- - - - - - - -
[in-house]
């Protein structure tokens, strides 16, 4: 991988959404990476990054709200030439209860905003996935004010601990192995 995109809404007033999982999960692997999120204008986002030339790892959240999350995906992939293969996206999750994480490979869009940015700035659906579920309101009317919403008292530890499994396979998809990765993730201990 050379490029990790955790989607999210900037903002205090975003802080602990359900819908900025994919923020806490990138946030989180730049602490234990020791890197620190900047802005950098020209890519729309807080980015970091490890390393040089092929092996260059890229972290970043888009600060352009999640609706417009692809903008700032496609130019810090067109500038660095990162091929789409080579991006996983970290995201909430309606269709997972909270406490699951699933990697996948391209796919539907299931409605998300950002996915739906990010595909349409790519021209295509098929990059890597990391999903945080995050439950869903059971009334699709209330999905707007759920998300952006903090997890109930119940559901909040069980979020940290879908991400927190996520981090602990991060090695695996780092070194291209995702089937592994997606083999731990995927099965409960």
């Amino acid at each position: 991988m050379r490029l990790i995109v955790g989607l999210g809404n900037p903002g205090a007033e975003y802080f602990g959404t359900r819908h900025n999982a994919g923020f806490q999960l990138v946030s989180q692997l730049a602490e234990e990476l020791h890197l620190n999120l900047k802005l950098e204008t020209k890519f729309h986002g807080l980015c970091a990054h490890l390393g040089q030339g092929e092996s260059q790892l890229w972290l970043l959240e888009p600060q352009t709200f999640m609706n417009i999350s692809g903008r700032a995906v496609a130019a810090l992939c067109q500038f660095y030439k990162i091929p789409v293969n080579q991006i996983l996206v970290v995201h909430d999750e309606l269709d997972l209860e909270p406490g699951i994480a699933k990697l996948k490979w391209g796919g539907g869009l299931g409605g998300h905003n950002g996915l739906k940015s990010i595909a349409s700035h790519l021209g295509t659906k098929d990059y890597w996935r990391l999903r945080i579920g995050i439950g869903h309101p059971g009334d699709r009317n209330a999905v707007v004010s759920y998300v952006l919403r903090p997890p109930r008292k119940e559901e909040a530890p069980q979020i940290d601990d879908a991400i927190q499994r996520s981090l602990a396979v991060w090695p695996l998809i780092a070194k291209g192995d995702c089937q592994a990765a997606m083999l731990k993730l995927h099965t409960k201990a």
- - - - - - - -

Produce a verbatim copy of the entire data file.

[in-house]
């Protein structure tokens, strides 16, 4: 991988959404990476990054709200030439209860905003996935004010601990192995 995109809404007033999982999960692997999120204008986002030339790892959240999350995906992939293969996206999750994480490979869009940015700035659906579920309101009317919403008292530890499994396979998809990765993730201990 050379490029990790955790989607999210900037903002205090975003802080602990359900819908900025994919923020806490990138946030989180730049602490234990020791890197620190900047802005950098020209890519729309807080980015970091490890390393040089092929092996260059890229972290970043888009600060352009999640609706417009692809903008700032496609130019810090067109500038660095990162091929789409080579991006996983970290995201909430309606269709997972909270406490699951699933990697996948391209796919539907299931409605998300950002996915739906990010595909349409790519021209295509098929990059890597990391999903945080995050439950869903059971009334699709209330999905707007759920998300952006903090997890109930119940559901909040069980979020940290879908991400927190996520981090602990991060090695695996780092070194291209995702089937592994997606083999731990995927099965409960």
């Amino acid at each position: 991988m050379r490029l990790i995109v955790g989607l999210g809404n900037p903002g205090a007033e975003y802080f602990g959404t359900r819908h900025n999982a994919g923020f806490q999960l990138v946030s989180q692997l730049a602490e234990e990476l020791h890197l620190n999120l900047k802005l950098e204008t020209k890519f729309h986002g807080l980015c970091a990054h490890l390393g040089q030339g092929e092996s260059q790892l890229w972290l970043l959240e888009p600060q352009t709200f999640m609706n417009i999350s692809g903008r700032a995906v496609a130019a810090l992939c067109q500038f660095y030439k990162i091929p789409v293969n080579q991006i996983l996206v970290v995201h909430d999750e309606l269709d997972l209860e909270p406490g699951i994480a699933k990697l996948k490979w391209g796919g539907g869009l299931g409605g998300h905003n950002g996915l739906k940015s990010i595909a349409s700035h790519l021209g295509t659906k098929d990059y890597w996935r990391l999903r945080i579920g995050i439950g869903h309101p059971g009334d699709r009317n209330a999905v707007v004010s759920y998300v952006l919403r903090p997890p109930r008292k119940e559901e909040a530890p069980q979020i940290d601990d879908a991400i927190q499994r996520s981090l602990a396979v991060w090695p695996l998809i780092a070194k291209g192995d995702c089937q592994a990765a997606m083999l731990k993730l995927h099965t409960k201990a």